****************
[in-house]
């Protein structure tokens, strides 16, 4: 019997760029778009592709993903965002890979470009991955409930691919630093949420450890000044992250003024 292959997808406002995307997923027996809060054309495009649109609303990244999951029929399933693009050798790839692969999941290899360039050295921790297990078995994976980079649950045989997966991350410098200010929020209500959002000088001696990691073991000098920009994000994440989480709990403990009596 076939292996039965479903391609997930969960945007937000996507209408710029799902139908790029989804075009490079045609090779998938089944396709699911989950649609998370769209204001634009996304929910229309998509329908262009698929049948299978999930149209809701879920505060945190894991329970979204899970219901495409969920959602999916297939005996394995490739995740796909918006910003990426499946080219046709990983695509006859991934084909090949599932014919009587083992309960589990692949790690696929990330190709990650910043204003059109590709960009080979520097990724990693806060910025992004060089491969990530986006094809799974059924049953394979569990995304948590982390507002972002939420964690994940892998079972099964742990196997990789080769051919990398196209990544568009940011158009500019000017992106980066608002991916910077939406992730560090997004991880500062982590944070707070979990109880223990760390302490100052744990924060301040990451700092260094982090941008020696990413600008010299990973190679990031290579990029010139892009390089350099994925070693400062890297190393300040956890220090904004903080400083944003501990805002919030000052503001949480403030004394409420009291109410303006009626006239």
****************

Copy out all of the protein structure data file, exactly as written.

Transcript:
[in-house]
């Protein structure tokens, strides 16, 4: 019997760029778009592709993903965002890979470009991955409930691919630093949420450890000044992250003024 292959997808406002995307997923027996809060054309495009649109609303990244999951029929399933693009050798790839692969999941290899360039050295921790297990078995994976980079649950045989997966991350410098200010929020209500959002000088001696990691073991000098920009994000994440989480709990403990009596 076939292996039965479903391609997930969960945007937000996507209408710029799902139908790029989804075009490079045609090779998938089944396709699911989950649609998370769209204001634009996304929910229309998509329908262009698929049948299978999930149209809701879920505060945190894991329970979204899970219901495409969920959602999916297939005996394995490739995740796909918006910003990426499946080219046709990983695509006859991934084909090949599932014919009587083992309960589990692949790690696929990330190709990650910043204003059109590709960009080979520097990724990693806060910025992004060089491969990530986006094809799974059924049953394979569990995304948590982390507002972002939420964690994940892998079972099964742990196997990789080769051919990398196209990544568009940011158009500019000017992106980066608002991916910077939406992730560090997004991880500062982590944070707070979990109880223990760390302490100052744990924060301040990451700092260094982090941008020696990413600008010299990973190679990031290579990029010139892009390089350099994925070693400062890297190393300040956890220090904004903080400083944003501990805002919030000052503001949480403030004394409420009291109410303006009626006239």